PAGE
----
Good point about using a white layout, it’s a symbol of cleanliness take objects for example, you would more likely use something that is white where you can see how clean it is as opposed to a darker object where you can’t see how clean it is – perhaps this thought of white>clean>trust is a general human embedded thought

    16. Sometimes the simplest sites are the best. Look at what google has done, they are not flashy or traditionally designed well. But they get it done and it looks clean.

    17. Nantucket Art says:

      Refreshing simple – thanks for the article

    18. It’s alway nice to know that someone else agrees with you!

    19. Jacob Stoops says:

      This is such a great article. As a young designer, it is always at the top of my mind to keep my audience in mind when creating a site. Making the design look good and knowing what the audience is expecting is such a key element to building trust with them.

      All of the tips are awesome. Definitely gives us all something to think of when building a site.

    20. kitchens says:

      Great tips on web design. I had never noticed these things before, especially how apple do use white spaces more than others. I might try this route myself :P

    21. Laptop Tech says:

      Yes I truly agree, a logo is so very important for the viewer. something to remember is always good. Thanks for the tips.

    22. Laptop Tech says:

      I have to agree a logo is so important for the visitor. Something to remember is always a good thing for returning visitors who happen to stumble on your site in the future.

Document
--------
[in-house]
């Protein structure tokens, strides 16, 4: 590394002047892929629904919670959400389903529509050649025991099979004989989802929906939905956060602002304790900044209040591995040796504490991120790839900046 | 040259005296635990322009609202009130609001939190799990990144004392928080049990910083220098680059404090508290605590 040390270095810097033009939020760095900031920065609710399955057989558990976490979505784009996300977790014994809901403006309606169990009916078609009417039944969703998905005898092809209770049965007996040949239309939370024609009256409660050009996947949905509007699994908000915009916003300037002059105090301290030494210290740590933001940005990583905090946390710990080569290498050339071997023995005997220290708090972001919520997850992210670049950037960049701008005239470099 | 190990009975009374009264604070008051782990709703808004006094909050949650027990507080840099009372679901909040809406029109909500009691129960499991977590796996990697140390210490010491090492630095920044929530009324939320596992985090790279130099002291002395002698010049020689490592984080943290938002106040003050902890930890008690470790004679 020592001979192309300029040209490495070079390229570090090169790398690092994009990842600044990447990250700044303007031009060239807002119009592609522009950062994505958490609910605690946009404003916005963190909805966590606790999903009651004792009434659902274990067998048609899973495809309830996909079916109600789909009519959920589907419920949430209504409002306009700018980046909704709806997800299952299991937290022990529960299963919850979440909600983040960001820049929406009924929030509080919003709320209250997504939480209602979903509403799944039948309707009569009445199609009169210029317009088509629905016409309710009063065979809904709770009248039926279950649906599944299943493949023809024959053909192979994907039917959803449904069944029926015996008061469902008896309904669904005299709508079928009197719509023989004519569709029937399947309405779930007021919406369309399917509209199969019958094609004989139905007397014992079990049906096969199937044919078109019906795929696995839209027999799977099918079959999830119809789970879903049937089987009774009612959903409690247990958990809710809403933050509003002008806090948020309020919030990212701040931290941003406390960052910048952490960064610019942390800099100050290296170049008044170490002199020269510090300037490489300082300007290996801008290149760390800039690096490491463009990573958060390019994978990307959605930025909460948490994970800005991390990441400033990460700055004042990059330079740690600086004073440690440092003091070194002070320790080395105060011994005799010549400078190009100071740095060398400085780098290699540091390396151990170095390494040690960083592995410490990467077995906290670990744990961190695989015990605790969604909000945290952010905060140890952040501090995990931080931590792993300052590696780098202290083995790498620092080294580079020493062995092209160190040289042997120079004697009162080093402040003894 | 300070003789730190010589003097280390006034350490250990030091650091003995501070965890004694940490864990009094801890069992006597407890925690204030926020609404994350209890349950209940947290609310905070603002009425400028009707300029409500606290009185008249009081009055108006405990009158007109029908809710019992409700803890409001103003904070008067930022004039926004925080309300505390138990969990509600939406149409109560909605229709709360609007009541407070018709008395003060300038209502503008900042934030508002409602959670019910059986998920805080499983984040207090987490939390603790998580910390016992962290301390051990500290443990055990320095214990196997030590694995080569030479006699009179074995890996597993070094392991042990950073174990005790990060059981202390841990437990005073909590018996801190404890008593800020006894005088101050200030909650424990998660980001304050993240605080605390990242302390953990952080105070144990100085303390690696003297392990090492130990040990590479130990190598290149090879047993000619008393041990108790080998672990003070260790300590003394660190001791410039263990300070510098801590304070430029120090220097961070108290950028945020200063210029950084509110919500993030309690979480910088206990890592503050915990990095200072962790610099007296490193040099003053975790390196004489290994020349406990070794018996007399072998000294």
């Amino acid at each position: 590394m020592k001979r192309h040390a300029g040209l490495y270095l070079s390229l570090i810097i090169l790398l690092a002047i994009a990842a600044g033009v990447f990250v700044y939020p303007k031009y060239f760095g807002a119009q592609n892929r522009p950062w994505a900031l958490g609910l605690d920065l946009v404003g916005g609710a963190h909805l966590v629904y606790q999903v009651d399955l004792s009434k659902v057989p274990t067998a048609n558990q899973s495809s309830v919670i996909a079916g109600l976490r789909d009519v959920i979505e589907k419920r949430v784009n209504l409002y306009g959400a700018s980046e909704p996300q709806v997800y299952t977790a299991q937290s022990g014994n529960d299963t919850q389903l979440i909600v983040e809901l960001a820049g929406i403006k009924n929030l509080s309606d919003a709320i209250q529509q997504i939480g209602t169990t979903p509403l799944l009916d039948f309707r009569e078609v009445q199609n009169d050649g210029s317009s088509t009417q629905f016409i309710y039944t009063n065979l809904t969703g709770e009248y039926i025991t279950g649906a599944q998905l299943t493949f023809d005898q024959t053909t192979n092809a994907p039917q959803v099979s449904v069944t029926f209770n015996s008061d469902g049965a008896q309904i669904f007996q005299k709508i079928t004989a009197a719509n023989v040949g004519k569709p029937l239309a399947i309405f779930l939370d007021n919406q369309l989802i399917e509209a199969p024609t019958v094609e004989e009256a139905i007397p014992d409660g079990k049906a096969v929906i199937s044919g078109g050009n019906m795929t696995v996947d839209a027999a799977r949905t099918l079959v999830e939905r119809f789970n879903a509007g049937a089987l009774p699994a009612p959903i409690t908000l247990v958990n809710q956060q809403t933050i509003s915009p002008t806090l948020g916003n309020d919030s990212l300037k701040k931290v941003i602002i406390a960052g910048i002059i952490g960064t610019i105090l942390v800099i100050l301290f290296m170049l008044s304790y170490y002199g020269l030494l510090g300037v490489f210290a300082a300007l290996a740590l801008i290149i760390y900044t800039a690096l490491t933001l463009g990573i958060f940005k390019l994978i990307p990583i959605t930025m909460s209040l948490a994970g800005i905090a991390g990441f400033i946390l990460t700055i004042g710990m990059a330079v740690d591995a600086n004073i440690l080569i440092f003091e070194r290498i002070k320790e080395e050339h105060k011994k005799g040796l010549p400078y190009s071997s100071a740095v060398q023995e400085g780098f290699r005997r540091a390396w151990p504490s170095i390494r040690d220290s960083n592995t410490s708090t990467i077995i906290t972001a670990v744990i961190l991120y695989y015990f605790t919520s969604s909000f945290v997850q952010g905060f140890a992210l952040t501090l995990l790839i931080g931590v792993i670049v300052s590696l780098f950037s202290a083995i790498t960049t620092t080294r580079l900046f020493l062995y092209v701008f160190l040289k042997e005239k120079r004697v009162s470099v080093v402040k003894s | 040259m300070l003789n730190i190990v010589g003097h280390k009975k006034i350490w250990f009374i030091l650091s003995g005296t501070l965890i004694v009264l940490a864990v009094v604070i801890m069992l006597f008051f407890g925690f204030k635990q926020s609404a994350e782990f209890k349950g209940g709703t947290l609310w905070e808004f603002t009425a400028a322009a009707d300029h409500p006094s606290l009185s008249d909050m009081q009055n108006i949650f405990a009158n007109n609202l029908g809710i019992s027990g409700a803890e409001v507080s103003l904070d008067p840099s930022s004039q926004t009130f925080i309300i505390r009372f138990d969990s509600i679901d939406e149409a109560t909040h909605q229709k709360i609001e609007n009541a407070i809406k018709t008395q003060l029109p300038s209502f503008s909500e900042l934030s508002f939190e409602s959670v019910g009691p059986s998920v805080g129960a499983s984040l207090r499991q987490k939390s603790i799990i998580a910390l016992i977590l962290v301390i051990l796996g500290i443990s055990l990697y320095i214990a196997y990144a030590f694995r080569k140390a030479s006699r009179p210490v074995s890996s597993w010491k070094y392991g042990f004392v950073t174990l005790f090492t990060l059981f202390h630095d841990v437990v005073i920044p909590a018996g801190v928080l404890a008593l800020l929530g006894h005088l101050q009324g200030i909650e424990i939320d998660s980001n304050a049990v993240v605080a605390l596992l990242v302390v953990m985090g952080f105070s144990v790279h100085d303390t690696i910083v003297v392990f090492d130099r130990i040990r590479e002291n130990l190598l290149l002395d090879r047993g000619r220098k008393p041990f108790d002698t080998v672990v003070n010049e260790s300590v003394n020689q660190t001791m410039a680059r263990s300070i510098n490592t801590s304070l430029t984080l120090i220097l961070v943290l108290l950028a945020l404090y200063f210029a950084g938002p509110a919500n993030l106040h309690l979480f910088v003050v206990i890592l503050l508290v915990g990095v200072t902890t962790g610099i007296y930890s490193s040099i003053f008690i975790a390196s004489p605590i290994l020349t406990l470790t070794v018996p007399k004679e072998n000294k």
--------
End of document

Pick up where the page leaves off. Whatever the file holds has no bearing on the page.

23. I am in the process of developing my website and do find your suggestions very helpful and sensible. I wish to add that I believe that ‘variety is the spice of life’ and would sometimes vary from the basics in order to stand out and be noticed.

    24. kumaran says:

      thanks for the info. cute article. i a newbie. you clearly explained a lot.

    25. Good points. Simplicity is always the way to go. Thanks for the article.

    26. I often think internet users get a feeling of trust if they enter your website and there is a very recent news story on the website home page. There is nothing worse than going onto a website and thinking this has not been updated for months

    27. You make some valid points which I will take into consideration when briefing our web designers. I find it difficult to find designers that are simple, that use white space more efficiently. I feel that designers want to add too many design elements. Will pass this post on to them, thanks.

    28. phil says:

      You twice in your text reference items “below” e.g. “the about page below” etc – but there appears to be no referenced page. Would this be one of this irritating design flaws that your articles treats of?